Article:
Alison recommends celebrating achievements along the way to recognize employees’ commitment to the transitions and help to keep them motivated and engaged in the process of change.
Celebrating small steps in the process of change helps to show employees that the transitions although small are happening and the processes in place are working. Recognition is also an important part of this celebration and can help to motivate other employees to get on board. Before you know it, a few small steps of success result in an effective overall change.
Another great and enjoyable way to motivate is using the gamification technique. Euan Wu7 (Sydney, Australia), a former guest speaker of The Change Management Institute and Director of The Change Compass tells us Gamification is about applying game design to non-game situations, with the real essence focusing on better engaging stakeholders.
Image courtesy of https://www.agilecrm.com/.
Whether it’s creating a challenge, turning goals into points, having a leaderboard, playing against yourself or other colleagues or simply having fun, gamification can be a really successful way for people to adopt change. Bringing out people’s natural curiosity, playfulness and competitiveness as well as creating a sense of achievement and community is exactly why gamification is highly engaging and motivating.
Euan describes the framework of the 6Ds of Gamification in terms of creating change. Don’t forget the all-important Step 5 —bring on the FUN!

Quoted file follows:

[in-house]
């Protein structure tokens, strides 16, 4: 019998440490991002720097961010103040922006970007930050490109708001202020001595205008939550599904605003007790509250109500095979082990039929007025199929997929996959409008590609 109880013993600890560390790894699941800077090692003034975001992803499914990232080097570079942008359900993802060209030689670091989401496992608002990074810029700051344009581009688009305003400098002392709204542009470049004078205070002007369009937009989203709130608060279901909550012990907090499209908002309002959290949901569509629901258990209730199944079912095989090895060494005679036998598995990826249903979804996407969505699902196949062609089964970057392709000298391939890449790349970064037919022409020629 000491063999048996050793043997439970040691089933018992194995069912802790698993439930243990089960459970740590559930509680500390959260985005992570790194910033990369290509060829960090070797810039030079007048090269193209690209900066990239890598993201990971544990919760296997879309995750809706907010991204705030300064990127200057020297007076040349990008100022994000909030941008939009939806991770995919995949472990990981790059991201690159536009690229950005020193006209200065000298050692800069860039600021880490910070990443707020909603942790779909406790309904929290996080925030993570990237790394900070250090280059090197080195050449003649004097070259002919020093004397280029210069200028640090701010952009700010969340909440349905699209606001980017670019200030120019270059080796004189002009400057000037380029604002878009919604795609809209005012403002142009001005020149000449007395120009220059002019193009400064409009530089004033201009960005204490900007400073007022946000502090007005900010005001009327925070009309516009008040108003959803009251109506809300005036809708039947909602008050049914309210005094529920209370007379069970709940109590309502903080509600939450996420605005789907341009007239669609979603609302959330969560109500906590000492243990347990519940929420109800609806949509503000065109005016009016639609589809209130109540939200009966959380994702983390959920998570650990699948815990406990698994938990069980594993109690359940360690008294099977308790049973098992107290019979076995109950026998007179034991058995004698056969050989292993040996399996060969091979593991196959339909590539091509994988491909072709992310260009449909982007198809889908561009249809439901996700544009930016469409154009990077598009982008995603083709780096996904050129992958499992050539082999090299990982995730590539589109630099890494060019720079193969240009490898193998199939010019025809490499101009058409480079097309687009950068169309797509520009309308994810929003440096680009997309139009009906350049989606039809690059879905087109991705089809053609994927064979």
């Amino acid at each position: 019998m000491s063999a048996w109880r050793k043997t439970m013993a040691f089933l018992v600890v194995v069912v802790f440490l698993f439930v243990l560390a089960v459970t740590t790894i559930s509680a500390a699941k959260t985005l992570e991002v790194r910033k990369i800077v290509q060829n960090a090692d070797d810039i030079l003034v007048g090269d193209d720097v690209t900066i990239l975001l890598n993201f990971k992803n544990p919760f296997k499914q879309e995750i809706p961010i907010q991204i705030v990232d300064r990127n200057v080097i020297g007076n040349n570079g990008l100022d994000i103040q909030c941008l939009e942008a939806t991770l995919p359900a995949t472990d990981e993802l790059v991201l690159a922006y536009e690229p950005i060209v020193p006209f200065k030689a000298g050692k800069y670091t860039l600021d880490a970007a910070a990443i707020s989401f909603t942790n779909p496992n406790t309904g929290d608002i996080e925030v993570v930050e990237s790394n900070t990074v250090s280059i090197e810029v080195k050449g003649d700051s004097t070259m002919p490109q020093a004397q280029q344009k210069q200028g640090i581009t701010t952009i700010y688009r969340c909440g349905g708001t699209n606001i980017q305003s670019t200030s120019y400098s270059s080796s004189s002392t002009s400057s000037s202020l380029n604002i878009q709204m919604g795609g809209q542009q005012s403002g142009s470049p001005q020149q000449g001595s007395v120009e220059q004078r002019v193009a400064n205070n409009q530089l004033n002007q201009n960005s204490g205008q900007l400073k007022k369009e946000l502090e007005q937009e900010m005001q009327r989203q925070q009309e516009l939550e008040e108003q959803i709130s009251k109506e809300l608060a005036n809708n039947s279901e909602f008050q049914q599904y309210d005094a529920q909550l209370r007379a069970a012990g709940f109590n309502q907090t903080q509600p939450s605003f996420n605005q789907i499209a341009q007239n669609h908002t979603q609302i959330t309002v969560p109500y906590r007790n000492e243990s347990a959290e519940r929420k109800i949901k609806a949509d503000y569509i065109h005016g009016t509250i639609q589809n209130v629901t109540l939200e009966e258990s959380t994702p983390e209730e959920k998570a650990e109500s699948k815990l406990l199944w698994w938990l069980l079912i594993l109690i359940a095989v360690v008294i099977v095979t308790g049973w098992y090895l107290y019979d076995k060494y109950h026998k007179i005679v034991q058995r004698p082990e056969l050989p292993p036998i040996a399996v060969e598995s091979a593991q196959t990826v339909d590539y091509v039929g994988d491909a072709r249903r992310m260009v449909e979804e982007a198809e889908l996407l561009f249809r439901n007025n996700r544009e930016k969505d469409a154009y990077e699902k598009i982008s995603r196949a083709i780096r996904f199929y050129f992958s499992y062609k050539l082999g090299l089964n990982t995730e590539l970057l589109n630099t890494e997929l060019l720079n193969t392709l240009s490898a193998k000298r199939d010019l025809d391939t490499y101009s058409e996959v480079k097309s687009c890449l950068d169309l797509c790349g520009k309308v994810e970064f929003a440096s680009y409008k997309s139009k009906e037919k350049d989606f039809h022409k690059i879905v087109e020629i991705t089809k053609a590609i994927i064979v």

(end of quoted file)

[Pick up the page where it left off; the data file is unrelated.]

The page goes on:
In fact a great example Euan gave of successfully changing behavior through gamification was in Stockholm, where they changed a staircase right next to an escalator into piano keys that played notes as they were stepped on. It increased the use of the stairs by 66%.
It seems that if fun is more of the focus, then sometimes the change can almost go unnoticed, which can be of huge benefit as it can minimize the stress, anxiety and hesitancy often associated with change. So next time you create a new process or step in your world of change, why not ask yourself if this can be made more fun, entertaining or even a game?
1. How Employee Engagement Drives Growth
2. Leading Change, John P. Kotter, 2012, Harvard Business Review Press, Boston, USA
3. Barb Grant Blog; 5 Tips on How to Show Up for Effective Change in the Workplace
4. Alison Davis Blog; 5 Dynamic Ways to Keep Your Employees Engaged During Mergers and Acquisitions
5. Change Communications Made Easy, David Pitre, CEO of Davis & Company – New Jersey, USA
6. Remembering Alison Davis of Davis & Company – New Jersey, USA
7. Using Gamification to Enhance Engagement, Euan Wu